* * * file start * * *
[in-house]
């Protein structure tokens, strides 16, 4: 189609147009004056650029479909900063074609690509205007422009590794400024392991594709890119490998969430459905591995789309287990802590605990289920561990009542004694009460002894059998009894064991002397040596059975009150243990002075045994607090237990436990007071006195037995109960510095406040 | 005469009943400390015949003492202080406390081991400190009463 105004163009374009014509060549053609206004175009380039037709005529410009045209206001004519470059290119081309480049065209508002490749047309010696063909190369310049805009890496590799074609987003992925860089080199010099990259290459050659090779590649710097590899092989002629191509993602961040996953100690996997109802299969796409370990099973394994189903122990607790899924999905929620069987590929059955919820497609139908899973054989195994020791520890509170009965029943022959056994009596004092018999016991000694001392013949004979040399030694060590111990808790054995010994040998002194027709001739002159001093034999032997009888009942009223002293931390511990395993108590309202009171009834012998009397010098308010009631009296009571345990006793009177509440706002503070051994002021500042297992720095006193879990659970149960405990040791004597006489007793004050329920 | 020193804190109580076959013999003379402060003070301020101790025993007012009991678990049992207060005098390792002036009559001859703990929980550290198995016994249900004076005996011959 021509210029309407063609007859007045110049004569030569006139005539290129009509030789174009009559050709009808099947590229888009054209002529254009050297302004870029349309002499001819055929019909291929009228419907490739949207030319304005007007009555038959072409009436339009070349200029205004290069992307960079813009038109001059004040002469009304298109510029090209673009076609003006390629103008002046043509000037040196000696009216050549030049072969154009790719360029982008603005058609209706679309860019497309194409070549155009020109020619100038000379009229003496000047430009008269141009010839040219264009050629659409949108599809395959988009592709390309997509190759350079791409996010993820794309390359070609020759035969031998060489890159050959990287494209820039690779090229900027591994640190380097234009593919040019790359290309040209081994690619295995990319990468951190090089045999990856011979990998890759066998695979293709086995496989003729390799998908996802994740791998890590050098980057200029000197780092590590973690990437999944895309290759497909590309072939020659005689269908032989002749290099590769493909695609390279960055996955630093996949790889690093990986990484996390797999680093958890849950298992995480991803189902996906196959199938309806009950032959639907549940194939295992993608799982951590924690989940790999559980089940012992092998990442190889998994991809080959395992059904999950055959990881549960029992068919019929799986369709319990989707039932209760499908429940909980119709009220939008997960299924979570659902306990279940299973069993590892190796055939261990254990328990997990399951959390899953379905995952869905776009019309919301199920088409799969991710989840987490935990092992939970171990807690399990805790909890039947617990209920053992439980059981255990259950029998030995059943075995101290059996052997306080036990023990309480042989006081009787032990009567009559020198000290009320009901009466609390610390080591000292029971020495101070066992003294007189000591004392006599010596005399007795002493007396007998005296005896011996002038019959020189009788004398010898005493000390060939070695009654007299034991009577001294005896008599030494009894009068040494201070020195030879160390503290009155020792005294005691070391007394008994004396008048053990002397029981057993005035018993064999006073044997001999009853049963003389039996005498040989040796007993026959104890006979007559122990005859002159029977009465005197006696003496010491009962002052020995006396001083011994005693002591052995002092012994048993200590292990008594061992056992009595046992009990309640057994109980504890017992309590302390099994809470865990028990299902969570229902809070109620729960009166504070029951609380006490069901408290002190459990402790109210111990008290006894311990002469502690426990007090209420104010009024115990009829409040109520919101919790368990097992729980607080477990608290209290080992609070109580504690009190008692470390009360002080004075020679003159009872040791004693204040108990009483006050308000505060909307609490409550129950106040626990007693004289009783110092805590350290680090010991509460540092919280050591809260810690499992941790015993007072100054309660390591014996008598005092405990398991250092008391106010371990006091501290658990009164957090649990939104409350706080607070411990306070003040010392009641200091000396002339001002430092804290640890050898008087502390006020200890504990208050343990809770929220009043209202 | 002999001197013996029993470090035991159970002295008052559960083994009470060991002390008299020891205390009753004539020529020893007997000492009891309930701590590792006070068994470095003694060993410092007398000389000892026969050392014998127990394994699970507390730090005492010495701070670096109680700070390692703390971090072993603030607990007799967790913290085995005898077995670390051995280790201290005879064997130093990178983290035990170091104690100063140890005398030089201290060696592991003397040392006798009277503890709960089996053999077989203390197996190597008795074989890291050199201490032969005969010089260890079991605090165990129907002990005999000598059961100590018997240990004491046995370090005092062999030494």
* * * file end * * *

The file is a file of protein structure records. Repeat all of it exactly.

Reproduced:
[in-house]
């Protein structure tokens, strides 16, 4: 189609147009004056650029479909900063074609690509205007422009590794400024392991594709890119490998969430459905591995789309287990802590605990289920561990009542004694009460002894059998009894064991002397040596059975009150243990002075045994607090237990436990007071006195037995109960510095406040 | 005469009943400390015949003492202080406390081991400190009463 105004163009374009014509060549053609206004175009380039037709005529410009045209206001004519470059290119081309480049065209508002490749047309010696063909190369310049805009890496590799074609987003992925860089080199010099990259290459050659090779590649710097590899092989002629191509993602961040996953100690996997109802299969796409370990099973394994189903122990607790899924999905929620069987590929059955919820497609139908899973054989195994020791520890509170009965029943022959056994009596004092018999016991000694001392013949004979040399030694060590111990808790054995010994040998002194027709001739002159001093034999032997009888009942009223002293931390511990395993108590309202009171009834012998009397010098308010009631009296009571345990006793009177509440706002503070051994002021500042297992720095006193879990659970149960405990040791004597006489007793004050329920 | 020193804190109580076959013999003379402060003070301020101790025993007012009991678990049992207060005098390792002036009559001859703990929980550290198995016994249900004076005996011959 021509210029309407063609007859007045110049004569030569006139005539290129009509030789174009009559050709009808099947590229888009054209002529254009050297302004870029349309002499001819055929019909291929009228419907490739949207030319304005007007009555038959072409009436339009070349200029205004290069992307960079813009038109001059004040002469009304298109510029090209673009076609003006390629103008002046043509000037040196000696009216050549030049072969154009790719360029982008603005058609209706679309860019497309194409070549155009020109020619100038000379009229003496000047430009008269141009010839040219264009050629659409949108599809395959988009592709390309997509190759350079791409996010993820794309390359070609020759035969031998060489890159050959990287494209820039690779090229900027591994640190380097234009593919040019790359290309040209081994690619295995990319990468951190090089045999990856011979990998890759066998695979293709086995496989003729390799998908996802994740791998890590050098980057200029000197780092590590973690990437999944895309290759497909590309072939020659005689269908032989002749290099590769493909695609390279960055996955630093996949790889690093990986990484996390797999680093958890849950298992995480991803189902996906196959199938309806009950032959639907549940194939295992993608799982951590924690989940790999559980089940012992092998990442190889998994991809080959395992059904999950055959990881549960029992068919019929799986369709319990989707039932209760499908429940909980119709009220939008997960299924979570659902306990279940299973069993590892190796055939261990254990328990997990399951959390899953379905995952869905776009019309919301199920088409799969991710989840987490935990092992939970171990807690399990805790909890039947617990209920053992439980059981255990259950029998030995059943075995101290059996052997306080036990023990309480042989006081009787032990009567009559020198000290009320009901009466609390610390080591000292029971020495101070066992003294007189000591004392006599010596005399007795002493007396007998005296005896011996002038019959020189009788004398010898005493000390060939070695009654007299034991009577001294005896008599030494009894009068040494201070020195030879160390503290009155020792005294005691070391007394008994004396008048053990002397029981057993005035018993064999006073044997001999009853049963003389039996005498040989040796007993026959104890006979007559122990005859002159029977009465005197006696003496010491009962002052020995006396001083011994005693002591052995002092012994048993200590292990008594061992056992009595046992009990309640057994109980504890017992309590302390099994809470865990028990299902969570229902809070109620729960009166504070029951609380006490069901408290002190459990402790109210111990008290006894311990002469502690426990007090209420104010009024115990009829409040109520919101919790368990097992729980607080477990608290209290080992609070109580504690009190008692470390009360002080004075020679003159009872040791004693204040108990009483006050308000505060909307609490409550129950106040626990007693004289009783110092805590350290680090010991509460540092919280050591809260810690499992941790015993007072100054309660390591014996008598005092405990398991250092008391106010371990006091501290658990009164957090649990939104409350706080607070411990306070003040010392009641200091000396002339001002430092804290640890050898008087502390006020200890504990208050343990809770929220009043209202 | 002999001197013996029993470090035991159970002295008052559960083994009470060991002390008299020891205390009753004539020529020893007997000492009891309930701590590792006070068994470095003694060993410092007398000389000892026969050392014998127990394994699970507390730090005492010495701070670096109680700070390692703390971090072993603030607990007799967790913290085995005898077995670390051995280790201290005879064997130093990178983290035990170091104690100063140890005398030089201290060696592991003397040392006798009277503890709960089996053999077989203390197996190597008795074989890291050199201490032969005969010089260890079991605090165990129907002990005999000598059961100590018997240990004491046995370090005092062999030494």